Showing posts with label whole grains. Show all posts
Showing posts with label whole grains. Show all posts

Saturday, June 14, 2014

Millet Pudding

 
You know that old saying "life is short, eat dessert first"?  I've gone that one better, "life is short, just eat dessert".  With this vegan millet pudding that should be no problem.  As a dessert I bet you it's way more nutritious than anything off the 'dollar menu' pretending to be a meal. 
 
As you may be aware I love millet, and I champion it's benefits every chance I get.  How happy was I to find like minded folks over at  Golden Prairie.  They actually grow the stuff!  If you need more convincing evidence of millet's awesomeness, please check them out.  When they sing about amber waves of grain I'm pretty sure they have Golden Prairie's fields of millet in mind.
 
I based this recipe off the one I found on the GP site with a few variations to make it my own.  It works as a kick-ass breakfast, quick lunch, afternoon snack and of course a delectable dessert. But if you want to go ahead and eat it for dinner that's fine by me too, because if I had my way I would just eat dessert.  
 
millet pudding
 
1/2 cup millet, rinsed and drained
2 cups unsweetened almond milk
pinch of salt
2 tablespoons honey
2 tablespoons raisins
2 tablespoons flaked coconut
1/4 teaspoon cinnamon
pinch of cardamom
sliced almonds for garnish
 
Bring almond milk and salt to a boil in a small, heavy-bottomed pot.  Stir in millet, bring back to a boil.  Lower heat and simmer for 20-25 minutes or until the almond milk is absorbed and the millet is tender. (Millet may vary by brand so keep an eye as it cooks and add more liquid if needed and reduce or add more cooking time is necessary.)
 
Stir in honey, raisins, coconut and spices.  Cool and serve topped with sliced almonds.  Makes 4 servings.




Sunday, August 26, 2012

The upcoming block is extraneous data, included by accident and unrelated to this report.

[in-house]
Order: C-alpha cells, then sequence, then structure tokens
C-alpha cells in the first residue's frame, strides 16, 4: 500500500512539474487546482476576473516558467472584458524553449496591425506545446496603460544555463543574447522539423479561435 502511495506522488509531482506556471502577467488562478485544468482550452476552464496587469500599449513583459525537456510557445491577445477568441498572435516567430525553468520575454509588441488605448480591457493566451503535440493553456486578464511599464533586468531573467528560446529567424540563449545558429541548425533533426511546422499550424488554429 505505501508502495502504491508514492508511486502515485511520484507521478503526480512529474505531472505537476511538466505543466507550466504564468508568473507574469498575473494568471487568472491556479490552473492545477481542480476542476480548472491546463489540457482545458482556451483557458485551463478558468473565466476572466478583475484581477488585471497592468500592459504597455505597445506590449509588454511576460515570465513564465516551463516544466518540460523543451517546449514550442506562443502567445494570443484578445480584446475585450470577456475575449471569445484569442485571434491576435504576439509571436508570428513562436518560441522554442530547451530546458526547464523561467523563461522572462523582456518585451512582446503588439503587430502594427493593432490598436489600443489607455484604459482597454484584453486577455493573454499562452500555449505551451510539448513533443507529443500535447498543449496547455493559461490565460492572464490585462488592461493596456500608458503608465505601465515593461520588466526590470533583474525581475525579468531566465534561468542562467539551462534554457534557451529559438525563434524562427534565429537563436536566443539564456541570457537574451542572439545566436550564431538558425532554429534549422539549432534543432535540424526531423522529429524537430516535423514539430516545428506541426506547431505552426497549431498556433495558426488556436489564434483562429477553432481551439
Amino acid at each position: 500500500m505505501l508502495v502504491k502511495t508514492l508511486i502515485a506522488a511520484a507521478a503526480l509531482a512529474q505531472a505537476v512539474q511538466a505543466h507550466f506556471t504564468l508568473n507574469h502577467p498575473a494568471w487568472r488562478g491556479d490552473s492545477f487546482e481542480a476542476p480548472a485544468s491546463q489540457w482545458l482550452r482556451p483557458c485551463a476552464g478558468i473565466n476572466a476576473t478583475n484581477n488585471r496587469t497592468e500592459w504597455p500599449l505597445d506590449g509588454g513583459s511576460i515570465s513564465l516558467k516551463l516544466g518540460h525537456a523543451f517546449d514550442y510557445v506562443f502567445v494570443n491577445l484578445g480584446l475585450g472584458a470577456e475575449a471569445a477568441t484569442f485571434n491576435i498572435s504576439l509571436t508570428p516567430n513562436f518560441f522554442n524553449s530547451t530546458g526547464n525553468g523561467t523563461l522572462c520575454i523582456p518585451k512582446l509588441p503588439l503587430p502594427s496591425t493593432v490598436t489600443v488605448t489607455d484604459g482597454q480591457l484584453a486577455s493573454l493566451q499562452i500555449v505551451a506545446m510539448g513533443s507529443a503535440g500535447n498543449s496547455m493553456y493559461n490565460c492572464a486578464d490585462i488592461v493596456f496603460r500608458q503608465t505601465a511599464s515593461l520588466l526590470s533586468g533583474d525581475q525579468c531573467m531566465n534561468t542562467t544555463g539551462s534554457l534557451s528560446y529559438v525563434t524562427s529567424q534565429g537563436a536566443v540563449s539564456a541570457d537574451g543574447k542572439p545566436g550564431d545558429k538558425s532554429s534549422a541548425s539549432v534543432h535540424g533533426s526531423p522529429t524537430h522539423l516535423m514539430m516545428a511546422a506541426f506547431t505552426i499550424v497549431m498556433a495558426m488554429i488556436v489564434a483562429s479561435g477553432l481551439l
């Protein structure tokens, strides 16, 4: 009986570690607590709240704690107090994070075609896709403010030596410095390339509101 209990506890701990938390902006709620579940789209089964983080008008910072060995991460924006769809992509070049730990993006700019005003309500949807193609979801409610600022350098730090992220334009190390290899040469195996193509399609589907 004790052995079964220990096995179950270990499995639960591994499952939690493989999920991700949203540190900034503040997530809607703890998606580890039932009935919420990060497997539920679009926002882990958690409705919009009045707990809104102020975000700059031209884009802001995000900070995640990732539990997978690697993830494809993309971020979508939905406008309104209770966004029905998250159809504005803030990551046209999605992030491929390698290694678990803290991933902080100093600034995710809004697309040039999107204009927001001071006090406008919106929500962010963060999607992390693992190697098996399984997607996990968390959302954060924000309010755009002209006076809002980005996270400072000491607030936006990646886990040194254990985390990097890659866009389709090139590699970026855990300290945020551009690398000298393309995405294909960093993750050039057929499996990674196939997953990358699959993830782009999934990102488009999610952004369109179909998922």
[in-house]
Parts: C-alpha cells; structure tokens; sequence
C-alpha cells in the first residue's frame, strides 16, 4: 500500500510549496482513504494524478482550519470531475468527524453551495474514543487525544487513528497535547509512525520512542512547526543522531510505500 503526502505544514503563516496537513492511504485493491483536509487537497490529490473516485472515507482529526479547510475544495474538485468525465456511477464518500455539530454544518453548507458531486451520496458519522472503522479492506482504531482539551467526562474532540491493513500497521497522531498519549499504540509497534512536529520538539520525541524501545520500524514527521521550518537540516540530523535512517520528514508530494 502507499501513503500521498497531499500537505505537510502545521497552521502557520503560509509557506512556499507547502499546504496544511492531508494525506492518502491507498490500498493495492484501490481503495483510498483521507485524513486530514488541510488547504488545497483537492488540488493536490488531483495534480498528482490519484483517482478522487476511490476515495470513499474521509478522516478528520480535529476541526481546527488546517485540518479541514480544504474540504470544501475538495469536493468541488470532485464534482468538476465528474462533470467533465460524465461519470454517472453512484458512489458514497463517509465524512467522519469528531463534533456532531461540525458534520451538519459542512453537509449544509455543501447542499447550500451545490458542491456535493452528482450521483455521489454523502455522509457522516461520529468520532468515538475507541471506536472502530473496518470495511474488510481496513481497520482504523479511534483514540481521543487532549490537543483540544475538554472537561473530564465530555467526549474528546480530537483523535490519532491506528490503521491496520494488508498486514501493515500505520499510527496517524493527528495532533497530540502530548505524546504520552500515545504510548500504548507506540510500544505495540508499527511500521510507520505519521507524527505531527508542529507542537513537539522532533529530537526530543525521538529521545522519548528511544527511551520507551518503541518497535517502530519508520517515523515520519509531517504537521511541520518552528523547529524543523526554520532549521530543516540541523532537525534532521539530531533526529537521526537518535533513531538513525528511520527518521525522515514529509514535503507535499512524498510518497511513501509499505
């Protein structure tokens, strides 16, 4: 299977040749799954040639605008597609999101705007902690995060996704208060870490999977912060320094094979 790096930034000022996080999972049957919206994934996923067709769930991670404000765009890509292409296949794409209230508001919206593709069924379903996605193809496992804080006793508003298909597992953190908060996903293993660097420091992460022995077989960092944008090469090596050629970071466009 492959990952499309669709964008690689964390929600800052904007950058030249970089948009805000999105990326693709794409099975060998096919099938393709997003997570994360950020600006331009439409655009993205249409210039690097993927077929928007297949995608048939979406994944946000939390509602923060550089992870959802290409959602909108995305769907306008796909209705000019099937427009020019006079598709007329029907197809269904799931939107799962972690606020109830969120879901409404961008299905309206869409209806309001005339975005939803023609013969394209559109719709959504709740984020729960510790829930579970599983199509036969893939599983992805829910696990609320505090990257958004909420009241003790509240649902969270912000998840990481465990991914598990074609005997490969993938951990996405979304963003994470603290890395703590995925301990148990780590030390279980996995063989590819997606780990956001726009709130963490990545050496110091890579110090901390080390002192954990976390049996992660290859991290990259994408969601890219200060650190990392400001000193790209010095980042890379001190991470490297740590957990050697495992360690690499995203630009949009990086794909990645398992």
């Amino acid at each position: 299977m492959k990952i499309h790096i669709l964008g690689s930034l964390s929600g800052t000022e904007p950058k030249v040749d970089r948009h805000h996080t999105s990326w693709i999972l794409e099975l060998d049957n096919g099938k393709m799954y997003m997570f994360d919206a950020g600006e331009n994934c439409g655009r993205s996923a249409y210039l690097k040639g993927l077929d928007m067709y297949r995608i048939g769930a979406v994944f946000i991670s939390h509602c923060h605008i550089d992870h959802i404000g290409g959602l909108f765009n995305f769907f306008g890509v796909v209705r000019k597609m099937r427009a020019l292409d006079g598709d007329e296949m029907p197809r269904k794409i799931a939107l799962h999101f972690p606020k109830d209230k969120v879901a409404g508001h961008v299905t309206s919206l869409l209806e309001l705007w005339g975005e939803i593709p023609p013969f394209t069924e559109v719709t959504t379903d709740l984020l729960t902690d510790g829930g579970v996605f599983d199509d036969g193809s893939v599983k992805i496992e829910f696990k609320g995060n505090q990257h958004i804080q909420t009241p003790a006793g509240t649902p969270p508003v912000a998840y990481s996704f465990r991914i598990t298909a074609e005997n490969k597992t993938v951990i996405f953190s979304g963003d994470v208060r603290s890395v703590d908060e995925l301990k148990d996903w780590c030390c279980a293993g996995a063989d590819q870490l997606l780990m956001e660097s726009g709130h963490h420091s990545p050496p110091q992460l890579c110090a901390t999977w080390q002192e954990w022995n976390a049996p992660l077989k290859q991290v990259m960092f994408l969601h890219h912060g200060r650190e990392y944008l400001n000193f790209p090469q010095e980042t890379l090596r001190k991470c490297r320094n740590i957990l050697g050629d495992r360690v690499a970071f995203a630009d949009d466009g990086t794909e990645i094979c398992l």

BBRS Pancakes

     Let me just start by saying I love pancakes. I can, have and will continue to have them for breakfast, brunch, lunch, dinner and midnight snack. I love them with blueberries and maple syrup. I love them made with buckwheat flour. I love them with buttermilk and lots of butter. I love making them, flipping them, stacking them one on top another. I love making that first cut and forking up that first three-tiered wedge dripping with co-mingled butter and maple syrup. I. Love. Pancakes.
     I mean come on, who doesn't want cake for breakfast? Do you want cake for breakfast? Yes, please! OK, I'll make them. Them? You mean more then one? Yes, two, three sometimes even four! Four cakes for breakfast?! Yes! I like where this day is going!
    My favorite pancakes these days are blueberry buckwheat ricotta souffle pancakes. Or BBRS. I've adapted this recipe from the back of a bag of Hodgson Mill buckwheat flour. Yes, you've had blueberry pancakes, you've had buckwheat, you've had blueberry buckwheat, you've had blueberry ricotta souffle. But have you had blueberry buckwheat ricotta souffle?? It's a whole different animal and you really should take it for a ride. It's a pancake that's light, fluffy and meaty all at the same time. Grounded in dark grains of buckwheat and borne aloft by ethereal whipped egg white.  Held together with the tang and texture of ricotta cheese and all studded with glorious tart blueberries.
     Yes, you're going to have to get some bowls dirty. Yes, you're going to have to whip egg whites (well, one egg white). Yes, you're going to have to coach these cakes into a flat round shape. Is it worth it! Yes, yes, yes, it is soooo worth it!




Blueberry Buckwheat Ricotta Souffle Pancakes

1 cup buckwheat flour
1 teaspoon baking powder
3 Tablespoons raw sugar
1/2 teaspoon sea salt
1 egg separated 
1/2 cup plus 2 Tablespoons milk
1/2 cup ricotta cheese
2 Tablespoons melted butter plus more for the pan and even more for the finished pancakes 
2 cups of fresh blueberries, more or less
maple syrup for serving